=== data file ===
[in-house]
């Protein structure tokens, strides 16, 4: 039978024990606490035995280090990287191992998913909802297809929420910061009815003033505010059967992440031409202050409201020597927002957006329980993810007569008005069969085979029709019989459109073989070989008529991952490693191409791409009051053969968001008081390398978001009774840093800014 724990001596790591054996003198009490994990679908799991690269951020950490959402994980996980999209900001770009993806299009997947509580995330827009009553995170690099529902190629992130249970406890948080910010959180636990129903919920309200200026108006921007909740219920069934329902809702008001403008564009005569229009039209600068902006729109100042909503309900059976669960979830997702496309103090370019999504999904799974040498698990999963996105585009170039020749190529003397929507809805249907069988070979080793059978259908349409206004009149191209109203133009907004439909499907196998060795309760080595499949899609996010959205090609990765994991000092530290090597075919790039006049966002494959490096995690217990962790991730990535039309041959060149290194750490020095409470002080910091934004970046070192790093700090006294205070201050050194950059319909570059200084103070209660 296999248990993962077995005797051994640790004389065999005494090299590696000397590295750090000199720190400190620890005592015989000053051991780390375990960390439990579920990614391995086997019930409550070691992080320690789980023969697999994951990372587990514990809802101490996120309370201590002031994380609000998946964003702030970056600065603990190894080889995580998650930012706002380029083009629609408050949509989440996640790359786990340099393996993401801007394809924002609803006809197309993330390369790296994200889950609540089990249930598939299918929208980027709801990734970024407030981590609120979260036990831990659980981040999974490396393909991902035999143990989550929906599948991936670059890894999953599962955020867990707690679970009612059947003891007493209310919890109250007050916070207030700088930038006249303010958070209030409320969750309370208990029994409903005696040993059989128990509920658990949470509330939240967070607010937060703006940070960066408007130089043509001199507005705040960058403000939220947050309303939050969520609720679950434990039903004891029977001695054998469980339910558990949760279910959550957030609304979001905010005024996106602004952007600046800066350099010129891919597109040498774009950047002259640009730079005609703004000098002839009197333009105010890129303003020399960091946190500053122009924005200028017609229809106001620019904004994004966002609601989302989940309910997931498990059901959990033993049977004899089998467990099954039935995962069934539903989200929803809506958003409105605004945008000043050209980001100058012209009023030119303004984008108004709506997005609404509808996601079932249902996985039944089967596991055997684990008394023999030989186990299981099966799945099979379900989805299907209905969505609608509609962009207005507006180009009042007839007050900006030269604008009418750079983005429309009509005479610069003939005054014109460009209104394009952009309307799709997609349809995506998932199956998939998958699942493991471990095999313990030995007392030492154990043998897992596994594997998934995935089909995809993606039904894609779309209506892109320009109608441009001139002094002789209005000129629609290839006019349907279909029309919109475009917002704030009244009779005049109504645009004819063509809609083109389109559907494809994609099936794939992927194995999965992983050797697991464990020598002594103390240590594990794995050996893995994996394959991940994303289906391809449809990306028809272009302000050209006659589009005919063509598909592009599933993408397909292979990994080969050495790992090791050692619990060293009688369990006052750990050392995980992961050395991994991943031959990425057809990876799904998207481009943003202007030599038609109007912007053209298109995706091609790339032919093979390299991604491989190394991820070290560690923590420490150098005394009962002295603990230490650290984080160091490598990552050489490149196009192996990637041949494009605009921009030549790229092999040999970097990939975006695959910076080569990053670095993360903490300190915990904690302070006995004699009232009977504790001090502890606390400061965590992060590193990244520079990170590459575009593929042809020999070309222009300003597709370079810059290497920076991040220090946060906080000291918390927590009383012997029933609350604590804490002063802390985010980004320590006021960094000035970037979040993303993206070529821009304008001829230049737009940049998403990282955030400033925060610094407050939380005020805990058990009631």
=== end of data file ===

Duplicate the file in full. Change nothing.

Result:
[in-house]
């Protein structure tokens, strides 16, 4: 039978024990606490035995280090990287191992998913909802297809929420910061009815003033505010059967992440031409202050409201020597927002957006329980993810007569008005069969085979029709019989459109073989070989008529991952490693191409791409009051053969968001008081390398978001009774840093800014 724990001596790591054996003198009490994990679908799991690269951020950490959402994980996980999209900001770009993806299009997947509580995330827009009553995170690099529902190629992130249970406890948080910010959180636990129903919920309200200026108006921007909740219920069934329902809702008001403008564009005569229009039209600068902006729109100042909503309900059976669960979830997702496309103090370019999504999904799974040498698990999963996105585009170039020749190529003397929507809805249907069988070979080793059978259908349409206004009149191209109203133009907004439909499907196998060795309760080595499949899609996010959205090609990765994991000092530290090597075919790039006049966002494959490096995690217990962790991730990535039309041959060149290194750490020095409470002080910091934004970046070192790093700090006294205070201050050194950059319909570059200084103070209660 296999248990993962077995005797051994640790004389065999005494090299590696000397590295750090000199720190400190620890005592015989000053051991780390375990960390439990579920990614391995086997019930409550070691992080320690789980023969697999994951990372587990514990809802101490996120309370201590002031994380609000998946964003702030970056600065603990190894080889995580998650930012706002380029083009629609408050949509989440996640790359786990340099393996993401801007394809924002609803006809197309993330390369790296994200889950609540089990249930598939299918929208980027709801990734970024407030981590609120979260036990831990659980981040999974490396393909991902035999143990989550929906599948991936670059890894999953599962955020867990707690679970009612059947003891007493209310919890109250007050916070207030700088930038006249303010958070209030409320969750309370208990029994409903005696040993059989128990509920658990949470509330939240967070607010937060703006940070960066408007130089043509001199507005705040960058403000939220947050309303939050969520609720679950434990039903004891029977001695054998469980339910558990949760279910959550957030609304979001905010005024996106602004952007600046800066350099010129891919597109040498774009950047002259640009730079005609703004000098002839009197333009105010890129303003020399960091946190500053122009924005200028017609229809106001620019904004994004966002609601989302989940309910997931498990059901959990033993049977004899089998467990099954039935995962069934539903989200929803809506958003409105605004945008000043050209980001100058012209009023030119303004984008108004709506997005609404509808996601079932249902996985039944089967596991055997684990008394023999030989186990299981099966799945099979379900989805299907209905969505609608509609962009207005507006180009009042007839007050900006030269604008009418750079983005429309009509005479610069003939005054014109460009209104394009952009309307799709997609349809995506998932199956998939998958699942493991471990095999313990030995007392030492154990043998897992596994594997998934995935089909995809993606039904894609779309209506892109320009109608441009001139002094002789209005000129629609290839006019349907279909029309919109475009917002704030009244009779005049109504645009004819063509809609083109389109559907494809994609099936794939992927194995999965992983050797697991464990020598002594103390240590594990794995050996893995994996394959991940994303289906391809449809990306028809272009302000050209006659589009005919063509598909592009599933993408397909292979990994080969050495790992090791050692619990060293009688369990006052750990050392995980992961050395991994991943031959990425057809990876799904998207481009943003202007030599038609109007912007053209298109995706091609790339032919093979390299991604491989190394991820070290560690923590420490150098005394009962002295603990230490650290984080160091490598990552050489490149196009192996990637041949494009605009921009030549790229092999040999970097990939975006695959910076080569990053670095993360903490300190915990904690302070006995004699009232009977504790001090502890606390400061965590992060590193990244520079990170590459575009593929042809020999070309222009300003597709370079810059290497920076991040220090946060906080000291918390927590009383012997029933609350604590804490002063802390985010980004320590006021960094000035970037979040993303993206070529821009304008001829230049737009940049998403990282955030400033925060610094407050939380005020805990058990009631």